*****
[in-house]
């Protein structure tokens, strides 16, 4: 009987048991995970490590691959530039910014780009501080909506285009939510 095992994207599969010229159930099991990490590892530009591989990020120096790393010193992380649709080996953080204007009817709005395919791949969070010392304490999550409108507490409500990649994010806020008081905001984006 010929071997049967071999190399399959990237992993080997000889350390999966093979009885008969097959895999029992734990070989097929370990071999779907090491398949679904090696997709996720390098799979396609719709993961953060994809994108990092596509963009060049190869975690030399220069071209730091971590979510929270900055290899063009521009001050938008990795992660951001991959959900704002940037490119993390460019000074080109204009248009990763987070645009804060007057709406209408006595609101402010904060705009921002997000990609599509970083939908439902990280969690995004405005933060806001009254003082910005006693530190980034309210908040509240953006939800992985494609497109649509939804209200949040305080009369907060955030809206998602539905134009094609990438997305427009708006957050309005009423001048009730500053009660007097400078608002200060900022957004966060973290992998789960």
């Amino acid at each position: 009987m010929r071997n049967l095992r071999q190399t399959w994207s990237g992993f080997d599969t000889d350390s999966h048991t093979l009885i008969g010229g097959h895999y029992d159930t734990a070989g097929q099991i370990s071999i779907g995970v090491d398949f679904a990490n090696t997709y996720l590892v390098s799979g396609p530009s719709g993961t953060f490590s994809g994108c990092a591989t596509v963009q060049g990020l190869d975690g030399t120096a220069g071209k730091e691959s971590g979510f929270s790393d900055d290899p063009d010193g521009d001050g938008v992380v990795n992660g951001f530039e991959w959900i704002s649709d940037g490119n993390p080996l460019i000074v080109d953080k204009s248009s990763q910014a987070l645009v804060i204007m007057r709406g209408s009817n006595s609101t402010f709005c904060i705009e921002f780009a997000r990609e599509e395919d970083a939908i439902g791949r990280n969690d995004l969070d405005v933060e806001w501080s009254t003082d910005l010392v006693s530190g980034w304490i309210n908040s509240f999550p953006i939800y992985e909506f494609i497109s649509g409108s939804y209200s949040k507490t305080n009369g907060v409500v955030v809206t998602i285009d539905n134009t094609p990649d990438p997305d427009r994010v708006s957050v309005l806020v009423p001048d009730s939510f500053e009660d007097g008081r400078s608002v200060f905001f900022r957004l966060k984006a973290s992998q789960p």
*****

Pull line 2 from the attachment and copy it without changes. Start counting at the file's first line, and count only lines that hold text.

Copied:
């Protein structure tokens, strides 16, 4: 009987048991995970490590691959530039910014780009501080909506285009939510 095992994207599969010229159930099991990490590892530009591989990020120096790393010193992380649709080996953080204007009817709005395919791949969070010392304490999550409108507490409500990649994010806020008081905001984006 010929071997049967071999190399399959990237992993080997000889350390999966093979009885008969097959895999029992734990070989097929370990071999779907090491398949679904090696997709996720390098799979396609719709993961953060994809994108990092596509963009060049190869975690030399220069071209730091971590979510929270900055290899063009521009001050938008990795992660951001991959959900704002940037490119993390460019000074080109204009248009990763987070645009804060007057709406209408006595609101402010904060705009921002997000990609599509970083939908439902990280969690995004405005933060806001009254003082910005006693530190980034309210908040509240953006939800992985494609497109649509939804209200949040305080009369907060955030809206998602539905134009094609990438997305427009708006957050309005009423001048009730500053009660007097400078608002200060900022957004966060973290992998789960």